British Military Spectacle: From the Napoleonic Wars through by Scott Myerly

By Scott Myerly

within the theater of warfare, how very important is dress? And in peacetime, what goal does army spectacle serve? This publication takes us backstage of the British army on the peak of its brilliance to teach us how gown and self-discipline helped to mould the army guy and tried to seduce the hearts and minds of a country whereas helping intimidate civil rioters in peacetime.

frequently ridiculed for his or her constrictive beauty, British military uniforms of the early 19th century still performed a strong function within the troops' functionality on crusade, in conflict, and as dramatic leisure in peacetime. Plumbing a wide selection of army resources, so much tellingly the memoirs and letters of squaddies and civilians, Scott Hughes Myerly unearths how those ornate sartorial creations, combining symbols of cohesion and idea, vibrant colour, and actual restraint, better the managerial results of inflexible self-discipline, drill, and torturous punishments, but in addition helped foster regimental esprit de corps.

Encouraging recruitment, imposing self-discipline in the army, and boosting morale have been crucial yet no longer the single features of martial costume. Myerly additionally explores the position of the resplendent uniform and its linked gaudy trappings and customs in the course of civil peace and disorder--whether hired as public family members via amazing unfastened leisure, or imitated through rioters and rebels opposing the established order. costume, drills, parades, inspections, pomp, and order: as this richly illustrated publication conducts us during the info of the production, layout, features, and that means of those features of the martial picture, it exposes the underpinnings of a mentality--and vision--that extends a long way past the army way of life into the civic and social order that we name modernity.

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On the march, furry hats also collected dust, which, if not present on the road, was sometimes created by the pipeclayed uniforms. T h e highland feather bonnet shared most of these disadvantages (although it was supposed to be equipped with an oilskin cover). After a long march, soldiers would spend hours restoring their dress and equipment to a pristine condition rather than resting: "A march will never be admitted as an excuse for dirt and slovenliness. "^^ In 1 8 3 1 , the Clothing Board recommended a reduction of only 22 The Spectacular Image three ounces in the one-poimd, fifteen-ounce shako, the most it could be decreased without weakening its design.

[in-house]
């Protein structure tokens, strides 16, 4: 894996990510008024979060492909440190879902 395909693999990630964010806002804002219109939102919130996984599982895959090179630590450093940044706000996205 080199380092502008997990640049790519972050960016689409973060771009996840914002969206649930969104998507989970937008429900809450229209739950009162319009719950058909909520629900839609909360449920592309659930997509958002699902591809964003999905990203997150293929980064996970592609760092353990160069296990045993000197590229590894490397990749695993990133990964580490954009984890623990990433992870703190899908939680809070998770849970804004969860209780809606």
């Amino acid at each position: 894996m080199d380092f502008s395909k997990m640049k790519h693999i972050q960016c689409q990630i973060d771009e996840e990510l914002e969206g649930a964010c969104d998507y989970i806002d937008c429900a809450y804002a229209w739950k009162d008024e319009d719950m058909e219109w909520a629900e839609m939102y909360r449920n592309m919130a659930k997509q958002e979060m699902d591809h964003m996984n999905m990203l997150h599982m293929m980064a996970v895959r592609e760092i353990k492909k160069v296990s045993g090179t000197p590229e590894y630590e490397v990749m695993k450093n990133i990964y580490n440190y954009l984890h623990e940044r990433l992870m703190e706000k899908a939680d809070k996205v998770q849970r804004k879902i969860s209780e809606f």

Although they contributed much to the British war effort, after 1815 they were viewed as pohtically untrustworthy. Middle- and lower-middle-class officers were less likely to be committed to the status quo, and were thus more prone to become mercenary or revolutionary in sentiment (like the French officers who had risen with the Revolution). The reactionary duke of Cumberland felt this was the case with the post-1815 Prussian army: "Many of the generals and principal officers with whom I am in daily habits agree with me, that what was good and necessary in 1813 to 1815 ought to have ceased after the war, as it was only calculated for the necessity of the times, but this was not done [and the army] was made subservient to the worst of objects .

W h e n General Sir John Moore was severely wounded at the battle of Corunna in 1808, he would not allow his aides to remove his sword, though it aggravated his wound. "^^ In peacetime, to ensure that passers-by would not miss the effect, many officers wore their swords low, so that the end of the scabbard, the "shoe," would make noise by dragging on the ground. '^^ Enlisted men also carried weapons, and though cavalrymen wore swords, the abolition of the hanger (short sword) for heavy infantry in 1768 left the bayonet as the infantryman's side arm (rifle regiments used sword-bayonets).

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